Thursday, March 29, 2012

'I'm nobody. Who are you?'

The daffodils are in full bloom along the stonewall abutting our summer place, sunny yellow beacons of the approaching season. Yet it’s hard to imagine summertime in Tiverton as cold March winds blow.

One of the greatest American poets, New Englander Emily Dickinson wrote: “Dear March, come in! / How glad I am! / I looked for you before. / Put down your hat – / You must have walked – / How out of breath you are! / Dear March, how are you?”

Educated at Amherst Institute and Mount Holyoke Female Seminary, Dickinson was a voracious reader, who spent most of her life in her room. I envision “The Belle of Amherst” with her face pressed against the window, chronicling the seasons as an observer removed from wind, sun and spring rains.

To be a woman and a poet in the mid-1800s placed her outside the bounds of society norms. She sent four of her poems to a literary critic, Thomas Wentworth Higginson, who advised her against publishing. During her lifetime only seven of her edited poems were printed without attribution.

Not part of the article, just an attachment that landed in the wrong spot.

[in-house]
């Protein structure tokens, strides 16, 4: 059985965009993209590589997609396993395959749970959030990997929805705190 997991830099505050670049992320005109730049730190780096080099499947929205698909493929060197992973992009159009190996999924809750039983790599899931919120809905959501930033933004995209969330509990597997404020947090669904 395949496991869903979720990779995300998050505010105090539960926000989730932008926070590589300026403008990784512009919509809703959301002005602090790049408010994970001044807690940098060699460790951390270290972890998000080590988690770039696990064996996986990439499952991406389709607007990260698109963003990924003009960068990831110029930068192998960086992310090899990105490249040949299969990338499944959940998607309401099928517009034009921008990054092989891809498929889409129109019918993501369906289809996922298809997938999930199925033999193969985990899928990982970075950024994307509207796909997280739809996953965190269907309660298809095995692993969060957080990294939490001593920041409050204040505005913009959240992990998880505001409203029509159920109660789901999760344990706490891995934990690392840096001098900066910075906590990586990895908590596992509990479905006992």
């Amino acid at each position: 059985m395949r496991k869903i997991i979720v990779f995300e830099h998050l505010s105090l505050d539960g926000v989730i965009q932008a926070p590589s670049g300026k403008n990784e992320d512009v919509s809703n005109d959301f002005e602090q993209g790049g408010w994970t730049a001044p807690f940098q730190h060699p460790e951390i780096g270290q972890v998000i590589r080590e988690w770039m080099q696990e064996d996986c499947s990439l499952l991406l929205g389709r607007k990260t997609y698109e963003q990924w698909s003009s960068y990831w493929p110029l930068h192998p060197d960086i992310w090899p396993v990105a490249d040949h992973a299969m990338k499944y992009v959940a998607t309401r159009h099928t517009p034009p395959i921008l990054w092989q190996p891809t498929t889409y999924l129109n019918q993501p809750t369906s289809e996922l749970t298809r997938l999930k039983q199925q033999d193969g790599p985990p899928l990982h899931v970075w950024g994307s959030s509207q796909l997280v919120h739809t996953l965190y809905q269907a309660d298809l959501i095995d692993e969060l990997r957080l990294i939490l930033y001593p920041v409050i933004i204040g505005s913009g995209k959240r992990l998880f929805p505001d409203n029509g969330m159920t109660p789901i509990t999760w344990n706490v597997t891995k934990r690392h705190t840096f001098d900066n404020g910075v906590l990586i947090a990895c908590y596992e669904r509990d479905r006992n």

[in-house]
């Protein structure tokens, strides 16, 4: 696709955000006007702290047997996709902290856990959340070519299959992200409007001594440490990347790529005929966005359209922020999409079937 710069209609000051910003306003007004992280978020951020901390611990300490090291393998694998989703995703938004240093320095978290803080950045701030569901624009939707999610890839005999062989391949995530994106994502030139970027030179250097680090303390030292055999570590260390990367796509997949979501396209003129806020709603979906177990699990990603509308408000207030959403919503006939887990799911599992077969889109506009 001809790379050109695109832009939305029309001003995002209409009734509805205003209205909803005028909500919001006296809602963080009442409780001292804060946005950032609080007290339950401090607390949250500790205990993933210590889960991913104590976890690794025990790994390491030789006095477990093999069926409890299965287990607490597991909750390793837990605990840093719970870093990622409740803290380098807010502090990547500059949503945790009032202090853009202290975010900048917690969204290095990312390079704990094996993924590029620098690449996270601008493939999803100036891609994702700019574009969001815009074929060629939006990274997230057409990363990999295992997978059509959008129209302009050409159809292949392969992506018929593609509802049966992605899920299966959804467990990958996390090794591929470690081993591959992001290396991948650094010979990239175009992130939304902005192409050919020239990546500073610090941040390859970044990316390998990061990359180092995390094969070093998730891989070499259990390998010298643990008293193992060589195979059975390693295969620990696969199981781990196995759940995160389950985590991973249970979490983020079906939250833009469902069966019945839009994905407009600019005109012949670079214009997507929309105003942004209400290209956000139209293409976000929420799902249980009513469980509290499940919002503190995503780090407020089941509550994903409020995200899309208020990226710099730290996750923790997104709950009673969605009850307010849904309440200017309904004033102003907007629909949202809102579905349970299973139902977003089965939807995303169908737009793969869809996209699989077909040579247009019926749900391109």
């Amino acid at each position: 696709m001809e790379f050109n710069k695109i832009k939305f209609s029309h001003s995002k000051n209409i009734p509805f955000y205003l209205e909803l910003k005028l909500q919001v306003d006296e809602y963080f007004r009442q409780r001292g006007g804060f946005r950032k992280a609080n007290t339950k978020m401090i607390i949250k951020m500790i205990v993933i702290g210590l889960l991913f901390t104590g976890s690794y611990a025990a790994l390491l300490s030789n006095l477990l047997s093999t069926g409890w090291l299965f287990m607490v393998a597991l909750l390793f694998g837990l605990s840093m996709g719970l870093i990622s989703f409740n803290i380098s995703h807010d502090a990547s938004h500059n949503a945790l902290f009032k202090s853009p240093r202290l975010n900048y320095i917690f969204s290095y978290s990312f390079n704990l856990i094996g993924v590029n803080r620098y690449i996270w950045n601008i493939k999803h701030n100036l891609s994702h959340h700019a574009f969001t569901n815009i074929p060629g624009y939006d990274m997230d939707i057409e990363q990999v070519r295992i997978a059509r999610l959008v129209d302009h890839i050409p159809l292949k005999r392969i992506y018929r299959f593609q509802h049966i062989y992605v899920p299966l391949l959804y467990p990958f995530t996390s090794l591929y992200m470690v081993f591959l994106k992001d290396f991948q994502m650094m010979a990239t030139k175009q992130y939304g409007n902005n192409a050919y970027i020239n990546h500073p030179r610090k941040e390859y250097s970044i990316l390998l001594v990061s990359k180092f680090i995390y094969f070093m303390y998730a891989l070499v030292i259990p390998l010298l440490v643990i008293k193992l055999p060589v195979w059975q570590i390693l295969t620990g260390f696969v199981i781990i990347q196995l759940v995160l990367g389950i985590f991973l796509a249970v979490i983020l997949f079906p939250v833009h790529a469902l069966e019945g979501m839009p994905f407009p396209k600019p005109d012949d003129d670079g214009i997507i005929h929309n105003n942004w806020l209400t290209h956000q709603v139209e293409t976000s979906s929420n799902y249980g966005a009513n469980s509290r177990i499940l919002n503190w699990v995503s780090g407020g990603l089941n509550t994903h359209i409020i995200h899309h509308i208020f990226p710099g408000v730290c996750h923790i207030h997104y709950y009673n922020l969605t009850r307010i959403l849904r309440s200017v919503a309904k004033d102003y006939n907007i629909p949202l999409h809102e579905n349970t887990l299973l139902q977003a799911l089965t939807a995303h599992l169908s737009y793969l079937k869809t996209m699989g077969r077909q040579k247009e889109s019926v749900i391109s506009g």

By her 40s, the shy Victorian poet refused to leave the house. She died at age 56 in 1886.

Looking through her possessions, her sister Lavinia found hundreds of hidden poems sewn together, scribbled on shopping lists, envelopes and candy wrappers.

Later, Higginson would call her gift “a wholly new and original poetic genius,” according to “Benet’s Readers Encyclopedia.” He heavily edited a book containing a fraction of her poems in 1890.

The first complete edition of Dickinson’s 1,775 poems was published in 1960.

“I’m nobody. Who are you?” she wrote.

In defiance, I wander the beach battered by the spray of wind-tossed waves, propelled by icy blasts.  

Free to roam, I think about the daughter of the orthodox Calvinist, predestined to sit in her room day after day, baring her soul on scraps of paper filled with such words of passion.

“The sky is low, the clouds are mean, / A travelling flake of snow / Across a barn or through a rut / Debates if it will go. / A narrow wind complains all day / How some one treated him; / Nature, like us, is sometimes caught / Without her diadem.”  

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